* As for Byron, possessing, as he does, the very soul of poetry, beyond all bis contemporaries, his exquisite pathos, and peerless beauty can make no atonement for his vices, and should have no power to reconcile is to his works. He is indeed, as he has been styled, the master of a Satanic school: infidelity and immorality are the lessons which all bis pages teach; and nearly all his characters embody and enforce. Never before did these dispositions receive such patronage from the poetic muse. Never was genius seen more closely allied 10 vice, than in the productions of this popular, but dangerous writer. His works are enough to corrupt the morals of a nation, and seem, indeed, to have been written for this dreadful purpose. He stands like a volcano in the world of letters, grand and inajestic, dark, lowering, and fiery; while every new work is but another eruption of lava uprin the interes's beneatis. He seems to have been suired up by the evil spirit to attempt, by his fascinating poems, ibat mischief, which the wit of Voltaire, the subtleties of Hume, and the popular ribaldries of Paine, had, in vain, endeavoured to achieve.

Ai length ihe indignation of heaven seems to have been roused, and to have scorched with its lightning the wings of his lofiy, but impious genius ; inasmuch as his later productions evince a singular destitution of that talent by which the earlier effusions of his mese were characterized. One can scarcely suppose it possible, what even he c ull read the las' cantos of his most licentions work, without secretly esclaiming, under a consciousness of their interiority, - liow am I failen!."

If young people would not be cursed by the infidelity and immorality wbich lurk in his pages, let them beware how they touch his volumes, as much as they wouid to embrace a beautiful form infected with the plague.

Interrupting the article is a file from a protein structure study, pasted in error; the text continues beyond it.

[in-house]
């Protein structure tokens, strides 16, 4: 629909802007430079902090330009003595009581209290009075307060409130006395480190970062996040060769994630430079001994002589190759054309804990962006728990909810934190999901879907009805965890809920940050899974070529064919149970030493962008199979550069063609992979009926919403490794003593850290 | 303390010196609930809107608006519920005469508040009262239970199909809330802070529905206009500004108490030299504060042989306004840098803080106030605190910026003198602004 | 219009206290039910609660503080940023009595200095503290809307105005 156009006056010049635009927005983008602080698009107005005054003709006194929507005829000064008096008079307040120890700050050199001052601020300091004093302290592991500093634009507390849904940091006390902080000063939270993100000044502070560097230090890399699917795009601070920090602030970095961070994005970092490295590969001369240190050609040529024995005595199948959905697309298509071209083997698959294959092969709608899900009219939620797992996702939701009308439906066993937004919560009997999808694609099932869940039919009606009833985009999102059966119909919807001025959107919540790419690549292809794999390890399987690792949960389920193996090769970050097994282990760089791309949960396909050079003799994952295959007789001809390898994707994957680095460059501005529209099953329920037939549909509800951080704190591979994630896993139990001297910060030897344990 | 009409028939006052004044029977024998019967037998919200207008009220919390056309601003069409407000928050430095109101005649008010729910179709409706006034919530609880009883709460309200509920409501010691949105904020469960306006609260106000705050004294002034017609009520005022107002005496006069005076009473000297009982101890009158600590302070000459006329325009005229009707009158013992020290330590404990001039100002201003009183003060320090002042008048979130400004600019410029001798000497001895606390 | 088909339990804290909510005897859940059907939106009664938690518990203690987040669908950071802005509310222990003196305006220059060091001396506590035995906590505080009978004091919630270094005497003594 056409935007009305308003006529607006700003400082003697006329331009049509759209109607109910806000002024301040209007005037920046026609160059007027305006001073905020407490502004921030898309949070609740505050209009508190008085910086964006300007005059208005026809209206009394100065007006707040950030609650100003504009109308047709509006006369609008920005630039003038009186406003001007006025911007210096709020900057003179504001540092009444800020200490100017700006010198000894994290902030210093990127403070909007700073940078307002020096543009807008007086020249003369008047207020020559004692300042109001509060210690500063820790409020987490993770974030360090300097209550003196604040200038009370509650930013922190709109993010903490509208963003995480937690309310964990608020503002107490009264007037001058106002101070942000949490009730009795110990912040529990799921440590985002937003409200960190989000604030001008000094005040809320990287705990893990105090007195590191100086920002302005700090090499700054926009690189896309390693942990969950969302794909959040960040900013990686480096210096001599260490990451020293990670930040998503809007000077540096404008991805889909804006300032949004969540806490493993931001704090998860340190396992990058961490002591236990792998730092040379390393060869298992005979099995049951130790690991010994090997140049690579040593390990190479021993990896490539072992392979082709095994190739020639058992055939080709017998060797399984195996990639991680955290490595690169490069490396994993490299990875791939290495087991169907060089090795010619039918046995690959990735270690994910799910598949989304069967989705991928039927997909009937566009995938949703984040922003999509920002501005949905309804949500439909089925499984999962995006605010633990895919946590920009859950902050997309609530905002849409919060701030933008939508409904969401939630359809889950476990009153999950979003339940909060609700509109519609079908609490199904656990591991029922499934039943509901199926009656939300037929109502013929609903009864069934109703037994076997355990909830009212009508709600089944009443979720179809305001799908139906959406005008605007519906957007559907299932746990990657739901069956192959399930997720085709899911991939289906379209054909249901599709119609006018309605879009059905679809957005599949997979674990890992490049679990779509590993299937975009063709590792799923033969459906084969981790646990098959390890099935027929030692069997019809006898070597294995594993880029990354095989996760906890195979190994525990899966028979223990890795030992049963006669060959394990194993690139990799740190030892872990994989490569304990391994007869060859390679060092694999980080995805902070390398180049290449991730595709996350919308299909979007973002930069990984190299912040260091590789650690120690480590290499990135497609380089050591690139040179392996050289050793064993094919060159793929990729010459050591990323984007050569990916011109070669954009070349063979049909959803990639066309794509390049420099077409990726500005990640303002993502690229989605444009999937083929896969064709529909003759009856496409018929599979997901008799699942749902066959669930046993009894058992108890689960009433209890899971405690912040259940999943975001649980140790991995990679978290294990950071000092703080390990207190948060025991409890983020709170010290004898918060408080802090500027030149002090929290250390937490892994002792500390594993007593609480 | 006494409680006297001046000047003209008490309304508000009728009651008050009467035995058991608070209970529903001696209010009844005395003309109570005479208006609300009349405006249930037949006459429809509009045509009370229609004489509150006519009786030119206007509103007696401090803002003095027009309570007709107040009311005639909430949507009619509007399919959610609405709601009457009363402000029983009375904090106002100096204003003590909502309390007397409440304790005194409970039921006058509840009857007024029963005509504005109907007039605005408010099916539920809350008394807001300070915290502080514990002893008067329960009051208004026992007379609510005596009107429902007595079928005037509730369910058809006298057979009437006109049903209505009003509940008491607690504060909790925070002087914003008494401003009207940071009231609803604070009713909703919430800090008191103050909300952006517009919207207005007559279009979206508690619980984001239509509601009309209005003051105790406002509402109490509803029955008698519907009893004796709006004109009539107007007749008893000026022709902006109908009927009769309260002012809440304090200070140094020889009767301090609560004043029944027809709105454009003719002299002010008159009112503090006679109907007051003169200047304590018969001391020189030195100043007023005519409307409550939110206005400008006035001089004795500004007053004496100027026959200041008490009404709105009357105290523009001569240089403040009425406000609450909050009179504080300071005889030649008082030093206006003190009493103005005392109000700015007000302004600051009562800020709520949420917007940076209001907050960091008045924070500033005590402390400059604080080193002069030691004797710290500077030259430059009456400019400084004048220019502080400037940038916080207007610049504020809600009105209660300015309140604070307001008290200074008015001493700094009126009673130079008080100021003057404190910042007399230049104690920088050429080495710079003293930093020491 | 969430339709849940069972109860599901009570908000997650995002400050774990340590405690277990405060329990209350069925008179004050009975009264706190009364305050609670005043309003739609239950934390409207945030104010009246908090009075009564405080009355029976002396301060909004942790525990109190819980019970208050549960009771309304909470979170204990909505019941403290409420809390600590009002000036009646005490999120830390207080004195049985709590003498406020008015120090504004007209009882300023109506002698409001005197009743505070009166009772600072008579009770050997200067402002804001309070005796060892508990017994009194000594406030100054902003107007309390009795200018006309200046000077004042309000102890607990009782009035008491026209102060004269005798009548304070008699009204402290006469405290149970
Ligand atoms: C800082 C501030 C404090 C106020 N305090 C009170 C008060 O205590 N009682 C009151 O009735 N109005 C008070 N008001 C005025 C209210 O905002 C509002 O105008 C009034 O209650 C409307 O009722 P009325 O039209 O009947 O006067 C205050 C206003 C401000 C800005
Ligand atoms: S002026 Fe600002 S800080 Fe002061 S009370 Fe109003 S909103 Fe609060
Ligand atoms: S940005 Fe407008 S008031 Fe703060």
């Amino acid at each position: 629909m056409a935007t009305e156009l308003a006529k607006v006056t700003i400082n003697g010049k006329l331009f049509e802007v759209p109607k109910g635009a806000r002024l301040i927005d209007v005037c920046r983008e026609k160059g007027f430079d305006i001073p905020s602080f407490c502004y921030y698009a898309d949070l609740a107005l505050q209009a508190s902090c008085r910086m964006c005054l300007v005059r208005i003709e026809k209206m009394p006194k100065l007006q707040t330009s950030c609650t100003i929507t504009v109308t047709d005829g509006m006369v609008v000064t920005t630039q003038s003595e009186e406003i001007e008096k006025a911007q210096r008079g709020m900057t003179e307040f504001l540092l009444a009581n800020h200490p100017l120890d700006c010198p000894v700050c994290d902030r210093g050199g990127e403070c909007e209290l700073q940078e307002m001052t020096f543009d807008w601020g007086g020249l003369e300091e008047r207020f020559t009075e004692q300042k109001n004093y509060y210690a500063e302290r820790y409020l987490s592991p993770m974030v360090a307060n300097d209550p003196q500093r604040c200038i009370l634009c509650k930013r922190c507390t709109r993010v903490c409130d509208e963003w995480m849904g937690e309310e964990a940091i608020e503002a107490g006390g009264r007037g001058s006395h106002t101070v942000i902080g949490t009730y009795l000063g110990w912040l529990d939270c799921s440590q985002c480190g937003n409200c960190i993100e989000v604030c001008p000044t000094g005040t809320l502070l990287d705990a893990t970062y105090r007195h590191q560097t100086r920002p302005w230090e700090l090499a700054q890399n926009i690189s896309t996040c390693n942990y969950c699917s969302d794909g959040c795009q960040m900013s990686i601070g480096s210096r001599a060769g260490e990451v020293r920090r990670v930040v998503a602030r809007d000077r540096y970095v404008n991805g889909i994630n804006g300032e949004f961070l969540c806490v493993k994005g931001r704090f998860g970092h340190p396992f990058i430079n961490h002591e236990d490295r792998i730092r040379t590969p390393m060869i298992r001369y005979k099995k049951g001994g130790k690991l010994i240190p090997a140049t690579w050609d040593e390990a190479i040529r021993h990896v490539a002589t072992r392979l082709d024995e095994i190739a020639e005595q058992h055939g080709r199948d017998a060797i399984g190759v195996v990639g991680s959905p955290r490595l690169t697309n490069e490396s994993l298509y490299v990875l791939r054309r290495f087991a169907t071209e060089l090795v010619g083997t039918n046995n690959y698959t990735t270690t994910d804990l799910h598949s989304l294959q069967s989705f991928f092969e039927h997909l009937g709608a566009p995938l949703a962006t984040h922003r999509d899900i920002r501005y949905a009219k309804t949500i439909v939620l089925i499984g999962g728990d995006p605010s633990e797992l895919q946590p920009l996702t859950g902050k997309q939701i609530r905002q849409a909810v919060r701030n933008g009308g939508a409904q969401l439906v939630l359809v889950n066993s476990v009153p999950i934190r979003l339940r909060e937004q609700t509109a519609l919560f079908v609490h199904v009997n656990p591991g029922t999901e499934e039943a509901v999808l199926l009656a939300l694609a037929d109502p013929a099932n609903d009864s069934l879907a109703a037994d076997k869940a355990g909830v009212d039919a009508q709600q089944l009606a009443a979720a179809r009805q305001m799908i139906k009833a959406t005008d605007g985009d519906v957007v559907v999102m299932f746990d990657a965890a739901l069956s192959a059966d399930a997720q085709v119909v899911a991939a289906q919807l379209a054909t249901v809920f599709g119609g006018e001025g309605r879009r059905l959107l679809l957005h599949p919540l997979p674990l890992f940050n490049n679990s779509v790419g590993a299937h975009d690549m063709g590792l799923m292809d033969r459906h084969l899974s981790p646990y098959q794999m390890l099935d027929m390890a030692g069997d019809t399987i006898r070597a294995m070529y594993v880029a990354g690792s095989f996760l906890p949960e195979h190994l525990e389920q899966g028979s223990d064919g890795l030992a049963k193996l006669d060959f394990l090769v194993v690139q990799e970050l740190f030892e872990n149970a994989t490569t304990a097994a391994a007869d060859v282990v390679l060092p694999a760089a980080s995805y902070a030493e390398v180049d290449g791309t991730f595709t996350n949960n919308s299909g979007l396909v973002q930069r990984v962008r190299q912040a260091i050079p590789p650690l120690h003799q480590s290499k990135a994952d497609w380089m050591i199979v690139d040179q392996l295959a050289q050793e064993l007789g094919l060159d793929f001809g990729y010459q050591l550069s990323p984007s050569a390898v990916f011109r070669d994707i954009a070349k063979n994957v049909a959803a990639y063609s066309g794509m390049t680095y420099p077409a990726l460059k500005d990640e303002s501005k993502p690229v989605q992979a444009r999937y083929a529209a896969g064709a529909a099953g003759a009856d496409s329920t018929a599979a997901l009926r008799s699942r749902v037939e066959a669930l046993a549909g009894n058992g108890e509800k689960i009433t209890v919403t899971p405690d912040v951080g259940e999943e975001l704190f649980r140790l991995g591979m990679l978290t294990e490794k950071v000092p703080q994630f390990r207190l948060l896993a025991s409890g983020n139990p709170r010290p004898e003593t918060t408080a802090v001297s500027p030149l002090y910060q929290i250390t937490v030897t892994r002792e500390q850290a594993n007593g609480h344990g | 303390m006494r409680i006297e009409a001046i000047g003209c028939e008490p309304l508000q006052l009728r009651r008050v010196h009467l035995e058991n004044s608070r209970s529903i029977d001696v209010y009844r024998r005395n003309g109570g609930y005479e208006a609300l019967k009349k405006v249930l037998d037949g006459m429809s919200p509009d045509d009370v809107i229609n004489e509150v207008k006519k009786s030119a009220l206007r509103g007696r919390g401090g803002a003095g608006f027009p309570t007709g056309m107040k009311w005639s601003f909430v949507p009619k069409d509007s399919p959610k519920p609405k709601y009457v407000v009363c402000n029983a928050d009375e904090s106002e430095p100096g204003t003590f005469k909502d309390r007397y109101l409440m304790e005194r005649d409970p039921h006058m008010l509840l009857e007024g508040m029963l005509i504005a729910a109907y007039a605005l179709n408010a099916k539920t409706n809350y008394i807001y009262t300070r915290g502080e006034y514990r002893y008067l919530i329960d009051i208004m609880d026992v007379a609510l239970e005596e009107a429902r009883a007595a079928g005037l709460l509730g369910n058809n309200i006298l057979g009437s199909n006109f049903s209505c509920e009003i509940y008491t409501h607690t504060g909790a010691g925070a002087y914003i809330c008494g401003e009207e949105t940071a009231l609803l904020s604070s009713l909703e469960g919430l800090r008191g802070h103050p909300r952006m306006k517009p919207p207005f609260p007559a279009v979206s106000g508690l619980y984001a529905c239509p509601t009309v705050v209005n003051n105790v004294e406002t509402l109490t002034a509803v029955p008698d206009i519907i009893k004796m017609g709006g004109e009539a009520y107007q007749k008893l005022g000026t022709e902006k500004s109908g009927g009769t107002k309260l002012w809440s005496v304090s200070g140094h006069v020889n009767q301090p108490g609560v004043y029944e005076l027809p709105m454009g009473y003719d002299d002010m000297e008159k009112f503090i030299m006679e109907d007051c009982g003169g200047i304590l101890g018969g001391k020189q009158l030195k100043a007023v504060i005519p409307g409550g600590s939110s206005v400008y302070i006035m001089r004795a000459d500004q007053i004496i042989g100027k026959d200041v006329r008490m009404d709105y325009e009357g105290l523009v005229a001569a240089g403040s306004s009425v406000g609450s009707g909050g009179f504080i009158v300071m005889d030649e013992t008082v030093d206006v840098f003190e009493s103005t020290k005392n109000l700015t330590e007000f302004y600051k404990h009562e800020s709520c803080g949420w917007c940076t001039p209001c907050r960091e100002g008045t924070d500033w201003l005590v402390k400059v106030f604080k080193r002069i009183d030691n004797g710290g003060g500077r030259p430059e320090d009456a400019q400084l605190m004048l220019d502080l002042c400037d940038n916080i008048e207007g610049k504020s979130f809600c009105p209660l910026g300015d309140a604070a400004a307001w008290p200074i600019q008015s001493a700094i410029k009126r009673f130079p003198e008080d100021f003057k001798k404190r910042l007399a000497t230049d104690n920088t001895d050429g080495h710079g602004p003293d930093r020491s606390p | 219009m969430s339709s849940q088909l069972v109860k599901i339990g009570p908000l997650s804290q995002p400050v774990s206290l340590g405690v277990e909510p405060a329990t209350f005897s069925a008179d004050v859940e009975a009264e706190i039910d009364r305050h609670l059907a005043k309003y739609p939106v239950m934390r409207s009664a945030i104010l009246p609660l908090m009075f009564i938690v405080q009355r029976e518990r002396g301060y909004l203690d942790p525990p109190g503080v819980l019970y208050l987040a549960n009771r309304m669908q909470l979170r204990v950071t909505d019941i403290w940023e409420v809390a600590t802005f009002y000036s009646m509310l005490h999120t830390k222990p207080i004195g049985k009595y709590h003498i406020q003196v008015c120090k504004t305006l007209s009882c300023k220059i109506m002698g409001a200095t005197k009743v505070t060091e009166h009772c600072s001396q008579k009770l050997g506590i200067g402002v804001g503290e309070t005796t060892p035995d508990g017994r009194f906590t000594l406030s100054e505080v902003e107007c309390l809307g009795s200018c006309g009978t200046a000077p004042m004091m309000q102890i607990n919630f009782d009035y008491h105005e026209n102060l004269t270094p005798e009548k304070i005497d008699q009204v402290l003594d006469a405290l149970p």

As to that class of books denominated novels, I join with every other moral and religious writer in condemning, as the vilest trash, the greater part of the productions, which, under this name, have carried a turbid stream of vice over the morals of mankind. They corrupt the taste, pollute the heart, debase the mind, immoralize the conduct. They throw prostrate the understanding, sensualize the affections, enervate the will, and bring all the high faculties of the soul into subjection to an imagination which they have first made wild, insane, and uncontrollable. They furnish no ideas, and generate a morbid, sickly sentimentalism, instead of a just and lovely sensibility. A wise man should despise them, and a good man should abhor them. Of late years they have, it is true, undergone a considerable reformation. The present EXTRAORDINARY FAVOURITE of the literary world, has indeed displaced, and sent into oblivion, a thousand miserable scribblers of love stories, who still however fling back at him, as they retire, the ancient taunt, “ Art thou too become as one of us ?" His works discover prodigious talent, astonishing information, and a power of delineating character truly wonderful. But what is their merit beyond a power to amuse ? Who ever wrote so much for so little real usefulness? They are still, in part, works of fiction, and in measure, exert the same unfriendly influence on the public mind and taste as other works of fiction do.